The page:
Read about Italian Automobiles: Ferrari, Maserati, Abarth, Lancia, Alfa Romeo, OSCA, Zagato, Ghia, Pininfarina, F1 Racing and more...

   You found VeloceToday's OLD website.
Please visit VeloceToday's New Website for the latest articles, news and more...

NOTE: You are viewing the OLD VeloceToday website. We are in the process of moving some of the old articles from the OLD site to the NEW site.

Home Cars Racing News People Lifestyle Events


November 14th, 2007

The Ferrari 246 F1 Dino grand prix cars debuted at the non-championship Modena Grand Prix on September 22, 1957. Here, the cars of Luigi Musso and Peter Collins (#28) await practice. Photo by Graham Gauld.

Ferrari Gauld Mine
A Compendium of Ferrari and Ferrari Related Stories
10.5” x 10.5” softbound 88 pages Over 100 black and white images
First published in 2006 by Havelock Publishing in Great Britain
ISBN: 0-9549167-2-9 Available at around $40.00 from leading motoring bookshops or directly from

First, a disclaimer as I know Graham Gauld professionally and as a friend and am an ardent admirer of his work. A further disclaimer is that I’m the editor of "Prancing Horse," the magazine of the Ferrari Club of America.

In the early 1960s, Englishman Phil Barak fitted a bored out 4 cylinder Ferrari 625 engine in a Cooper Monaco sports racing car. The nose of the Cooper was changed to mimic the split-nostril noses of the 1961-2 Ferrari sports racers. Photo by Graham Gauld.

Ferrari Gauld Mine—A compendium of Ferrari and Ferrari related stories is a collection of stories centering on Ferrari, called “Gauld Mines,” written by Graham Gauld for Prancing Horse magazine for the past 13 years. Graham is an unparalleled story teller—someone who was there, has first-hand, personal knowledge of what went on and one who is able to relate his special experiences in an engaging personal style that brings out the best of the subjects. In 1957, he went to Modena, Italy with a friend in an MGA coupe to visit Ferrari, Maserati, OSCA and Stanguellini as the 22-year sports editor of Motor World, a weekly motoring magazine published in Scotland. In Modena, he met Romolo Tavoni, Enzo Ferrari’s personal secretary and later team manager for Scuderia Ferrari, and Enzo Ferrari himself. Thus began his fascinating 50-year journey in cars and motor racing, frequently crossing paths with things Ferrari.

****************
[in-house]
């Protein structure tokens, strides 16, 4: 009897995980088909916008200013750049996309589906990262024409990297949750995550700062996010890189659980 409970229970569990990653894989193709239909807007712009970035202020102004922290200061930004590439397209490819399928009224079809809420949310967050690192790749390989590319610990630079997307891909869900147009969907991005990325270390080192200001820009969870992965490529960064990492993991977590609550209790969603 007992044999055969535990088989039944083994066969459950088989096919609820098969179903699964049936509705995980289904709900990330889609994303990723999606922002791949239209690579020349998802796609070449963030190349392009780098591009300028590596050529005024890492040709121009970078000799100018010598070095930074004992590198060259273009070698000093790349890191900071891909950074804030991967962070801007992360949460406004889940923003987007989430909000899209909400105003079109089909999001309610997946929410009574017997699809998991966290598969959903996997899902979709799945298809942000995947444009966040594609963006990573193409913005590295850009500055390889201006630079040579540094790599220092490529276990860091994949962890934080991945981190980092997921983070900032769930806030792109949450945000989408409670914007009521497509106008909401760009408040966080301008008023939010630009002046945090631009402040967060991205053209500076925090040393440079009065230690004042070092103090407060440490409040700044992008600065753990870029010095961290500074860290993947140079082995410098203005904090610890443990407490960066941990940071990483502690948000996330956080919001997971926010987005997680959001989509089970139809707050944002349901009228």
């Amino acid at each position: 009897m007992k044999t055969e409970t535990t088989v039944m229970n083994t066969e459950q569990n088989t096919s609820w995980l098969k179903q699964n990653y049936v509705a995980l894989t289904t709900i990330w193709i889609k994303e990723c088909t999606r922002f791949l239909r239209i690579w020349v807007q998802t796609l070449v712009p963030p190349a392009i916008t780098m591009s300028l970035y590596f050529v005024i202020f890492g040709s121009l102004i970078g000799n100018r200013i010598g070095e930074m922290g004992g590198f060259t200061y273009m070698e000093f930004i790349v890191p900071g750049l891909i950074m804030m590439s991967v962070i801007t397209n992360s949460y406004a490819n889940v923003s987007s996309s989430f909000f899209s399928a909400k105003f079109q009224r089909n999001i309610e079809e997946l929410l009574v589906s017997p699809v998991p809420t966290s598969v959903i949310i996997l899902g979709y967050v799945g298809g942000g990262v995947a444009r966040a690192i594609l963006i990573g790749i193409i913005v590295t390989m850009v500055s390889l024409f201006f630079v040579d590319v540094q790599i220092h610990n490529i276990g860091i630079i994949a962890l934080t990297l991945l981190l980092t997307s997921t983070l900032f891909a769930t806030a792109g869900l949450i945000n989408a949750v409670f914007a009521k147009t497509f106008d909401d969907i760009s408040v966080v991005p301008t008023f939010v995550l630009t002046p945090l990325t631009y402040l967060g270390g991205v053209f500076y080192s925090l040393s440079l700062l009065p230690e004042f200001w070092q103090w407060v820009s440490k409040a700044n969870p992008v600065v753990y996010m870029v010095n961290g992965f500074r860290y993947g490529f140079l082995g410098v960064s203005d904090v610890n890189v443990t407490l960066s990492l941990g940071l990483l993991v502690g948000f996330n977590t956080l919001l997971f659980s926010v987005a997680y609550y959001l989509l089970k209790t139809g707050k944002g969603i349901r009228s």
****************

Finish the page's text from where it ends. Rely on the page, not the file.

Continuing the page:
A sad sight indeed that brings tears to the eyes fo collectors and tifosi today as discarded sports racing and grand prix cars and many parts sit derelict in a concrete shed behind the factory in Maranello in 1958, waiting to go to the scrapyard. The car on the right is the 1958 Monza/Indianapolis Ferrari of Luigi Musso.

Gauld’s easy-reading style brings the characters and cars of Ferrari alive. The stories are vignettes about Enzo Ferrari, Ferrari’s drivers, engineers and mechanics, cars, collections and incidents centered on Ferrari. What makes the stories interesting is that Graham liked to look in unlikely places for interesting things. As he states, “It has always been my contention that we gain our knowledge…through the little anecdotes, and it is those little things which add flavor to a story.” An example is a story of the “most fascinating treasure trove” that Graham found behind the factory in a concrete shed in Maranello in 1958. His priceless and rare photograph of complete sports racing and grand prix Ferraris as “junk” tells the story without a word.

Franco Lini, photographed here by Gauld outside the Cavallino Restaurant in Maranello, was a working journalist who became the racing team manager in 1967. Photo by Graham Gauld.

Gauld irreverently tells some outrageous stories, such as a Morgan fitted with a body “cobbled up” in England from photographs and intended to look like a 1951 Inter Touring coupe, a Cooper Monaco sports racing car fitted with a Ferrari four-cylinder engine, a hydroplane with a twin-supercharged 4.5-liter 375 F1 engine and the “Carma,” a 308 look-alike built to compete in the 1981 Group C1 class of the World Sports Car Championship. Two feature articles included from PH are “Remembering Henry,” the quirky Road & Track scribe Henry Manney, and “Lord Selsdon: The Other Half of Luigi Chinetti’s 1949 Le Mans Win.”

Little known and certainly forgotten over time was Lord Selsdon (left), who c-drove with Luigi Chinetti Sr. in a Ferrari 166MM (0008M) to win the 1949 Le Mans 24 Hours. Peter Mitchell-Thompson is pictured here at Brooklands before becoming the second Lord Selsdon, which his mechanic tending to his "chain gang" Frazer- Nash. Photo credit" Selsdon Archive.